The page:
4.2.Important milestones in the development of photovoltaic cells
4.3.Installations for the years between 2004-2008
4.4.Progress of confirmed research-scale photovoltaic device efficiencies, under AM 1.5 simulated solar illumination, for a variety of technologies
4.5.Progress in power conversion efficiency for a-Si, polymer, and small molecule photovoltaic cells
4.6.Comparison of the efficiency (in arbitrary units, since no spectral mismatch correction was performed) of "printed like" (doctor bladed) vs. spin-coated organic solar cells
5.COMPANY PROFILES BY TECHNOLOGY
5.1.Typical a-Si p-i-n design
5.1.Principles and operations
5.2.Amorphous/nanoparticle Si
5.2.a-Si hydrogenation
5.2.1.Introduction-Brief Description of technology
5.3.Amorphous /nanoparticle Si - Key Companies
5.3.Flexcell a-Si portable solar charger
5.3.1.Flexcell
5.3.2.Fuji Electric Systems Co., Ltd.
5.3.3.Innovalight
5.3.4.Kaneka
5.3.5.Mitsubishi Heavy industries
5.3.6.Sharp
5.3.7.SONTOR GmbH
5.3.8.United Solar Ovonic
5.4.CdTe
5.4.FES F-WAVE
5.4.1.Introduction-Brief Description of technology
5.5.CdTe Key Companies
5.5.Innovalight Cell
5.5.1.Abound Solar
5.5.2.Calyxo
5.5.3.First Solar
5.5.4.PrimeStar Solar (now part of GE)
5.6.CIGS - CIS
5.6.Kaneka semi-translucent PV module
5.6.1.Introduction - Brief Description of technology
5.7.CIGS - Key Companies
5.7.United Solar Ovonics thin film amorphous silicon cell configuration
5.7.1.Ascent Solar Technologies, Inc.
5.7.2.Avancis
5.7.3.Bosch Solar CISTech (previously Johanna Solar)
5.7.4.DayStar Technologies
5.7.5.Global Solar Energy
5.7.6.HelioVolt
5.7.7.Honda Soltec Co., Ltd.
5.7.8.IBM
5.7.9.Miasolé
5.7.10.Nanosolar
5.7.11.Odersun
5.7.12.Solar Frontier (previously Showa Shell Sekiyu)
5.7.13.Solibro
5.7.14.Solyndra
5.7.15.Soltecture (previously Sulfurcell)
5.7.16.Würth Solar
5.8.DSSC
5.8.CdTe thin film solar cell
5.8.1.Introduction-Brief Description of technology
5.9.DSSC - Key Companies
5.9.Schematic representation of a CIGS thin film solar cell
5.9.1.Dyesol
5.9.2.G24 Innovations
5.10.Organic Photovoltaics
5.10.Ascent Solar's Flexible Products
5.10.1.Introduction - Brief Description of technology
5.11.Organic Photovoltaics - Key Companies
5.11.Honda Soltec's manufacturing facility
5.11.1.Heliatek
5.11.2.Konarka
5.11.3.New Energy technologies
5.11.4.Solarmer
5.12.Research Institutes/Universities involved with thin film photovoltaic technologies
5.12.Parts of Nanosolar's module manufacturing process
5.12.1.AIST - National Institute of Advanced Industrial Science and Technology
5.12.2.Arizona State University
5.12.3.Colorado State University
5.12.4.École Polytechnique Fédérale de Lausanne
5.12.5.Florida Solar Energy Centre
5.12.6.Fraunhofer ISE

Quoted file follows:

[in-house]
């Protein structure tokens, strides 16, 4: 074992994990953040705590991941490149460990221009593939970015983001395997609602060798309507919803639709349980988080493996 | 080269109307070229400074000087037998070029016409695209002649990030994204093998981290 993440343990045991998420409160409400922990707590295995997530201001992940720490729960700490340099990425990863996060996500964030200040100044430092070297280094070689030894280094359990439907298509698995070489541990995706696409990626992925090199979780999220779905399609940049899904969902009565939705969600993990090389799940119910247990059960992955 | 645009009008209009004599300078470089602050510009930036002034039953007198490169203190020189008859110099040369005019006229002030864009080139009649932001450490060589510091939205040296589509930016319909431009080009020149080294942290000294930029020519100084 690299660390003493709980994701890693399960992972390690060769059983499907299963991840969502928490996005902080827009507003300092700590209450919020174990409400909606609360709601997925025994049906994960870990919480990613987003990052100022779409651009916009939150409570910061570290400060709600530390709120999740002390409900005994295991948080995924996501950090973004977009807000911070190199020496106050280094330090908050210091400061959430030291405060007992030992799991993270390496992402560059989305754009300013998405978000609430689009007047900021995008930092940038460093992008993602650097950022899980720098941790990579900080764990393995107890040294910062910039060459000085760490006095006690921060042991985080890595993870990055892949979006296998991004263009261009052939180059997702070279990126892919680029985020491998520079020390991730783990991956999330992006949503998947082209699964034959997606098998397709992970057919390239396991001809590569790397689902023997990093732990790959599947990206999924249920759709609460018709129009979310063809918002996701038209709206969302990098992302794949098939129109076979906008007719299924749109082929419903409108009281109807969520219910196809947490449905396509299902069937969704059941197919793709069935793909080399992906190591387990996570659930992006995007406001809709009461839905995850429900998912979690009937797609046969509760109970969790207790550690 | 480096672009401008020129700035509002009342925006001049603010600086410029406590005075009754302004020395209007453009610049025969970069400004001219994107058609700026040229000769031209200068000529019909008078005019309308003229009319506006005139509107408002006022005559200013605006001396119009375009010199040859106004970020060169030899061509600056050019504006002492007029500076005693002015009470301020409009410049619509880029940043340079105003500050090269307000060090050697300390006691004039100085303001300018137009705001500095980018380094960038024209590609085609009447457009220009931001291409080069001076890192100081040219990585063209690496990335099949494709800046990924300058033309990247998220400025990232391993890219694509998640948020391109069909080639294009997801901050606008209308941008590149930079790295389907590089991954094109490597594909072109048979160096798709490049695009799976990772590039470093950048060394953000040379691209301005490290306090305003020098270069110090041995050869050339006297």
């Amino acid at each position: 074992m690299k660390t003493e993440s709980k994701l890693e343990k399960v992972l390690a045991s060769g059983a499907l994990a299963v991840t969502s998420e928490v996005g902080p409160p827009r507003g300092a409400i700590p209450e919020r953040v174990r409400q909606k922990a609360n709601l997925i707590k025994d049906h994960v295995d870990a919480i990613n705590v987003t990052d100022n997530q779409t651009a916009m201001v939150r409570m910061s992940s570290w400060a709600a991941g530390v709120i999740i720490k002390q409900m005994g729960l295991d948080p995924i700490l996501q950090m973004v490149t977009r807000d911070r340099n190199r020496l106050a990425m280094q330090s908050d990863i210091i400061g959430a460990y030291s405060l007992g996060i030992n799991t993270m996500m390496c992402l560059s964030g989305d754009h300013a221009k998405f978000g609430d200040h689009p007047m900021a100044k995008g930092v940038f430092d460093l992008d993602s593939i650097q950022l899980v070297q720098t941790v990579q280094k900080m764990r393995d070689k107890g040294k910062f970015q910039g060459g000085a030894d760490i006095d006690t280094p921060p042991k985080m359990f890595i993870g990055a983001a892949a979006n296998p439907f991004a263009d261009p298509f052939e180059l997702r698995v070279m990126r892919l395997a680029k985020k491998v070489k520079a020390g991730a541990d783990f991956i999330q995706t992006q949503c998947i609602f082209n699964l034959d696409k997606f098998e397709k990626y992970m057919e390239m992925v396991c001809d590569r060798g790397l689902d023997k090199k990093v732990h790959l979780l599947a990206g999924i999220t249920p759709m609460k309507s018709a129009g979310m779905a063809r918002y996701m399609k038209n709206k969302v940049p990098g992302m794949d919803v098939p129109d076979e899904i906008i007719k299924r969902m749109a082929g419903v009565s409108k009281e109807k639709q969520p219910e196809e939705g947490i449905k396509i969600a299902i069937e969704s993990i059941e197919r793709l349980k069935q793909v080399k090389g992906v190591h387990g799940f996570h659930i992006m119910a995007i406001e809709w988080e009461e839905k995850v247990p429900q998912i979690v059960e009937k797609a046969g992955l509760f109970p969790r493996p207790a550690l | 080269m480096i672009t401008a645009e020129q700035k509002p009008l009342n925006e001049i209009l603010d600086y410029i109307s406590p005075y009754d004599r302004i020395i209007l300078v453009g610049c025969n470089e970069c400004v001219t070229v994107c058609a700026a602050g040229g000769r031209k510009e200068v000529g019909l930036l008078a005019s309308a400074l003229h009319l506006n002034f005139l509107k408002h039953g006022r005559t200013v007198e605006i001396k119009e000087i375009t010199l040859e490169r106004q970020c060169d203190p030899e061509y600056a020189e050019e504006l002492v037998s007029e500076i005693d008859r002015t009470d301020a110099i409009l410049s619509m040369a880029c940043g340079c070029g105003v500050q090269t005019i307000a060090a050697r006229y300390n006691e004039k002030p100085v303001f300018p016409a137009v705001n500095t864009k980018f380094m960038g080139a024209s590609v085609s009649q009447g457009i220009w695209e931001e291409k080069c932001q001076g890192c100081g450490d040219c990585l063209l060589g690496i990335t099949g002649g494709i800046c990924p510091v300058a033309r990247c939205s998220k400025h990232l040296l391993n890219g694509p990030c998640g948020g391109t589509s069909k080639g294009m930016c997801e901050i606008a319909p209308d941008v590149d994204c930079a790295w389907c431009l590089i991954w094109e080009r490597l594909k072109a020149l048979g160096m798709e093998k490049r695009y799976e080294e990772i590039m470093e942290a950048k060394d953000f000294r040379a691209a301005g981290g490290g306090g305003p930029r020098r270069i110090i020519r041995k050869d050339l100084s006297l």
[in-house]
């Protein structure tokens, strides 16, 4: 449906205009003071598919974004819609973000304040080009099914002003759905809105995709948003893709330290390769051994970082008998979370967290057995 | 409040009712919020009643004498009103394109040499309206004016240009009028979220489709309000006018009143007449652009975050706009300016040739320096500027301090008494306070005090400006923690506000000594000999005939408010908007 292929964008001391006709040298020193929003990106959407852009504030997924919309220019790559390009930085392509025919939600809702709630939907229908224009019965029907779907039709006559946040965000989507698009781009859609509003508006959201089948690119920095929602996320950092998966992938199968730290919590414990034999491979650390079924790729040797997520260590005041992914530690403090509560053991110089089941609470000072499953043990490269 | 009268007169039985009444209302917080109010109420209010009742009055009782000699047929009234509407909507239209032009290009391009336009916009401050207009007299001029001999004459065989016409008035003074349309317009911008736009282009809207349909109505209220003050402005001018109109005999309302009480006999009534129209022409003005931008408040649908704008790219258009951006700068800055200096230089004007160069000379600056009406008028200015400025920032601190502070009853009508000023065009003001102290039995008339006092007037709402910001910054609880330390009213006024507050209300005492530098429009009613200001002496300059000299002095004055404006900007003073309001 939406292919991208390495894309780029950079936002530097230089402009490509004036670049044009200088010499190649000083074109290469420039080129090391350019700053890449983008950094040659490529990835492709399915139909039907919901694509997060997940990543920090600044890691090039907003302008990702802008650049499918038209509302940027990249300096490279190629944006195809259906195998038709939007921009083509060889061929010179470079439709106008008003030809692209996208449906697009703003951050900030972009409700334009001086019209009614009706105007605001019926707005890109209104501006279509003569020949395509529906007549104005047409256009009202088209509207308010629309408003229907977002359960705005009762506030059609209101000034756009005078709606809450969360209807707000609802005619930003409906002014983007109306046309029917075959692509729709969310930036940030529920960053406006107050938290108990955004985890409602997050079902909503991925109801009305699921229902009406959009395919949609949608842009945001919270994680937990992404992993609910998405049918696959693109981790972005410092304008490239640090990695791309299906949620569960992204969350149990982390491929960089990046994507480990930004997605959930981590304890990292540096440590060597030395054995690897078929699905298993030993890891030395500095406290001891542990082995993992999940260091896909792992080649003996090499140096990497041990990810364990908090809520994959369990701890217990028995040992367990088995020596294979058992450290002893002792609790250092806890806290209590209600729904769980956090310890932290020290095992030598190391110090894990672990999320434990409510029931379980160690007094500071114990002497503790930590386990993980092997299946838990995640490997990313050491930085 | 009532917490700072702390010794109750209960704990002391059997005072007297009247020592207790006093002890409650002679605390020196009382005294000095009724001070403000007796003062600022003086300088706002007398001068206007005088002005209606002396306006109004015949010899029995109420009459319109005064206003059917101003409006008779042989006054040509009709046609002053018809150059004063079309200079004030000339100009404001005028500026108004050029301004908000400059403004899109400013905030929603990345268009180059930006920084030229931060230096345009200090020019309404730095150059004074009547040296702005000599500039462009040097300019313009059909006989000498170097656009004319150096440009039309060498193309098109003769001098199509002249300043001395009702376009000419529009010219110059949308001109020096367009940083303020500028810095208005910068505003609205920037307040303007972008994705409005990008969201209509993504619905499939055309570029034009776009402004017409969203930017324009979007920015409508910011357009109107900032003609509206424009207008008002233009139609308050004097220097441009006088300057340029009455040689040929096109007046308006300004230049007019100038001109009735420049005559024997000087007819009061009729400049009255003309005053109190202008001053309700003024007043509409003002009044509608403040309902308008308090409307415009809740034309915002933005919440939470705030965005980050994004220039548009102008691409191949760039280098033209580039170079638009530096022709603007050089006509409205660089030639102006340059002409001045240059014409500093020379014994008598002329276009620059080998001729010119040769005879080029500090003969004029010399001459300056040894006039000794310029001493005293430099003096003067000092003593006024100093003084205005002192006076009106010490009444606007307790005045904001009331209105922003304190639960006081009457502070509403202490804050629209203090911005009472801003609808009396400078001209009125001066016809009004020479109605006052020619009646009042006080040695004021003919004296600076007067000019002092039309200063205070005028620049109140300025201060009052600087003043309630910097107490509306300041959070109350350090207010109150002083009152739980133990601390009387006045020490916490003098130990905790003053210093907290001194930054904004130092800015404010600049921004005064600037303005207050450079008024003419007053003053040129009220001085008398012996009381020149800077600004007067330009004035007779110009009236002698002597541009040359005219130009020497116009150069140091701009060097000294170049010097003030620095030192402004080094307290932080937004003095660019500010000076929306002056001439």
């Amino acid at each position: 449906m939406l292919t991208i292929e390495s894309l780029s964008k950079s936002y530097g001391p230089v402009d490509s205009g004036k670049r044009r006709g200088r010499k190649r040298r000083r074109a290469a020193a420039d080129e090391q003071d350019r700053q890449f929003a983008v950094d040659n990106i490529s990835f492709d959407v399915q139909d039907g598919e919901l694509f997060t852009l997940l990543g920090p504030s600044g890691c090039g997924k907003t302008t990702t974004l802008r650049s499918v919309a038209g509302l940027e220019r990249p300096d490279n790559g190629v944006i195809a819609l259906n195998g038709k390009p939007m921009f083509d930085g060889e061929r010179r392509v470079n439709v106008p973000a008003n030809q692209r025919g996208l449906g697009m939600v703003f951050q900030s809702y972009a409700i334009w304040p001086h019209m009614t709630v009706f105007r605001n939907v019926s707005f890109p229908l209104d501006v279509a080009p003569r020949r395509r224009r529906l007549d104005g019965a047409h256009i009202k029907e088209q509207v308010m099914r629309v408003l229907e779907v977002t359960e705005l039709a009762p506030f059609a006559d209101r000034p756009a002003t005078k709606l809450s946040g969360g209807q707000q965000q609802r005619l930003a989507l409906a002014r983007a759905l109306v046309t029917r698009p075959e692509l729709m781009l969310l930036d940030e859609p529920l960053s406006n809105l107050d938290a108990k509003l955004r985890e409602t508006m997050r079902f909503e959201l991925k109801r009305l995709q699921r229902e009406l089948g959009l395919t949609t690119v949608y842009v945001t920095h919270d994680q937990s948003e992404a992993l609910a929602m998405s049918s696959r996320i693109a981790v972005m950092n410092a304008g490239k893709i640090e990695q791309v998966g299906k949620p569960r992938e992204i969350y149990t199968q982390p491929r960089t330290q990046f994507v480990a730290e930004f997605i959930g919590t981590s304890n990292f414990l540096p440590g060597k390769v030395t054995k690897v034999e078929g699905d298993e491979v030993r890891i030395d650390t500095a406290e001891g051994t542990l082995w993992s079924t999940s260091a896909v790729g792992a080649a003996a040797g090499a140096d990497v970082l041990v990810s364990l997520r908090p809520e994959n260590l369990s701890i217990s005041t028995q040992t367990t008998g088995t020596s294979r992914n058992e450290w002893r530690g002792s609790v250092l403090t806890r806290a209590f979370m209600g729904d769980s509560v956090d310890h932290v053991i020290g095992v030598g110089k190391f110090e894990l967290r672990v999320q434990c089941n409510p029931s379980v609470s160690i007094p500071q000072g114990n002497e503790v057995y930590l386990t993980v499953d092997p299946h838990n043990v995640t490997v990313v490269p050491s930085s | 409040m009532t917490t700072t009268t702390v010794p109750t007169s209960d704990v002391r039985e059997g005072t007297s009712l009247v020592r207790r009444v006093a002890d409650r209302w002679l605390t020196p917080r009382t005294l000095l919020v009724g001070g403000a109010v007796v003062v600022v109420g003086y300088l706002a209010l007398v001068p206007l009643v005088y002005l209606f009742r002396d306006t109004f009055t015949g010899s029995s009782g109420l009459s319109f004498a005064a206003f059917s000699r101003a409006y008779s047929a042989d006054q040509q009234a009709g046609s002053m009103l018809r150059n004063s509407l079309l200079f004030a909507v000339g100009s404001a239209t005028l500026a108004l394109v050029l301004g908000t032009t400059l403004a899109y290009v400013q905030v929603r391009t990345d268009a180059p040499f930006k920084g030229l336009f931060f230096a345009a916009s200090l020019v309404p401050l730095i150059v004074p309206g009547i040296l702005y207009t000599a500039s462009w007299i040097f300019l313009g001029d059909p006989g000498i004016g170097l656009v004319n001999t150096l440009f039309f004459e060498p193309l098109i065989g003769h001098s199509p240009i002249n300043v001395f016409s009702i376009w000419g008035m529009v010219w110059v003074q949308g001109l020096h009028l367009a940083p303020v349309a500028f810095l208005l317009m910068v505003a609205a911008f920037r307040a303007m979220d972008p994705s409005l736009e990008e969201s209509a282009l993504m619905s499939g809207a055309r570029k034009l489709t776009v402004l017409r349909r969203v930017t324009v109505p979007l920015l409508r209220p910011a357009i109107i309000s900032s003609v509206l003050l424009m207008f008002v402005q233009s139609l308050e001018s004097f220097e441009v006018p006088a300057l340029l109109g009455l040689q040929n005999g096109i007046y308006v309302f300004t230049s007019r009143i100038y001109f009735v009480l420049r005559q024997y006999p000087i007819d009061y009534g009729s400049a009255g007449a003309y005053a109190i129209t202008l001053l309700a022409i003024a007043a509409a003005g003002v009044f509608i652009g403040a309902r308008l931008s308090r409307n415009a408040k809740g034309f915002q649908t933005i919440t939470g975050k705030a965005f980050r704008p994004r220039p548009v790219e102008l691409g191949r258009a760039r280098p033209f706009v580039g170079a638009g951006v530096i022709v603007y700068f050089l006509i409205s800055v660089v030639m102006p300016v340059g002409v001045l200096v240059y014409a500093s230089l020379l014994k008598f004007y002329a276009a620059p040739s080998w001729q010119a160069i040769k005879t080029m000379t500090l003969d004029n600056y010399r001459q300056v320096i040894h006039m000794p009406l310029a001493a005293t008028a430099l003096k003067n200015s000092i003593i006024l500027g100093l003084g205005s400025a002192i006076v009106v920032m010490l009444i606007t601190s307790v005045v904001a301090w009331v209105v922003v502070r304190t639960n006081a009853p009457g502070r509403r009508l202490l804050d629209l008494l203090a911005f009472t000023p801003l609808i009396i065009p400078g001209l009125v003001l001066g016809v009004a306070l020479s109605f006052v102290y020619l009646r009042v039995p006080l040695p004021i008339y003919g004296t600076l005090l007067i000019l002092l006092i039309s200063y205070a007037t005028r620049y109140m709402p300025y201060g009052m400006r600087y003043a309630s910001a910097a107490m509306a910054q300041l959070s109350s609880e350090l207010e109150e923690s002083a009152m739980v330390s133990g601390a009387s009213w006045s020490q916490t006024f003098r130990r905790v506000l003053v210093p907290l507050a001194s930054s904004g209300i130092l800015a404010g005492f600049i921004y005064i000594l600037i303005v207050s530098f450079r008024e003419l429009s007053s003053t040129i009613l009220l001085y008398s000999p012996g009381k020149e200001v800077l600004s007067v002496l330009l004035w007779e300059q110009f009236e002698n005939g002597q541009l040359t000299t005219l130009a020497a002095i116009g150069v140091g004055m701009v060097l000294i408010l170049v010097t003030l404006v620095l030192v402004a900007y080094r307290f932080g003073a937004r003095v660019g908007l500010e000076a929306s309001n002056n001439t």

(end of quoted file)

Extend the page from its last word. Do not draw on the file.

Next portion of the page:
5.12.7.Helsinki University of technology (TKK)
5.12.8.IMEC
5.12.9.Imperial College London
5.12.10.Idaho National Laboratory (INL)
5.12.11.KAIST - Korean Advanced Institute of Science and Technology
5.12.12.Lawrence Berkeley National Laboratory
5.12.13.Massachusetts Institute of Technology (MIT)
5.12.14.National Renewable Energy Laboratory (NREL)
5.12.15.University of Delaware - Institute of Energy Conversion (IEC)
5.13.The POGO designer bag produced by Berlin manufacturer Bagjack
5.14.CIS in nature and in a solar module: Chalcopyrite mineral and electron-microscopic image of a thin film
5.15.Building integrated modules from Soltecture, integrated in the company's HQ building in Berlin Adlershof
5.16.Würth Solar's production plant, CISfab in Schwäbisch Hall
5.17.Dyesol's Dye Solar Cells interconnected and integrated into modules (tiles).
5.18.Konarka's Power Plastic®
5.19.The Tsukuba Center Solar Power Plant
5.20.Transparent dye solar module manufactured at Fraunhofer ISE with a screen printing procedure using glass frit technology.
5.21.Schematic layer structure of a pentacene-C60 tandem organic solar cell
6.APPLICATIONS
6.1.Applications of printed batteries by vendor
6.1.Patents containing the terms RFID and Battery
6.1.Applications of printed batteries
6.2.Batteries
6.2.Active RFID patents
6.2.Technical differences between Active and Passive RFID technologies
6.2.1.Radio Frequency Identification (RFID)
6.2.2.Smart Cards
6.2.3.Iontophoretic Devices
6.2.4.Other Devices
6.3.Summary of functional capabilities of Active and Passive RFID technologies
6.3.Schematic diagram of PowerCosmetics Micro-electronic patch
6.3.Photovoltaics
6.3.1.Building integrated solar electric power
6.3.2.Solar Chargers
6.3.3.Military applications
6.3.4.Other applications
6.4.Some of the manufacturers that provide printed batteries for smart card applications
6.4.Estee Lauder Perfectionist Power Correcting Patch
6.5.Anti-wrinkle demonstration
6.6.Audio paper capable of recording and playing back audio
6.7.Hasbro Thin-Tronix™ Poster Phone and Poster Radio
6.8.PowerFilm AA Charger
6.9.Two wire photovoltaic fiber concept
7.FUTURE TRENDS AND FORECASTS FOR PRINTING TECHNOLOGIES
7.1.Market size for thin film photovoltaic technologies beyond silicon technologies % of the market that is printed and flexible 2012-2022
7.1.Market size for CIGS and percentage flexible, percentage printed
7.2.Market size for a-Si and percentage flexible, percentage printed
7.2.Market size for thin film batteries % of the market that is printed and flexible 2012-2022
APPENDIX 1: PRINCIPLES AND OPERATION OF DSSCS AND ORGANIC SOLAR CELLS
APPENDIX 2: MATERIALS
APPENDIX 3: PRINTING/PATTERNING TECHNIQUES
APPENDIX 4: IDTECHEX PUBLICATIONS AND CONSULTANCY
TABLES
FIGURES
 

Report Statistics

Pages 234
Tables 23
Figures 51
Forecasts to 2022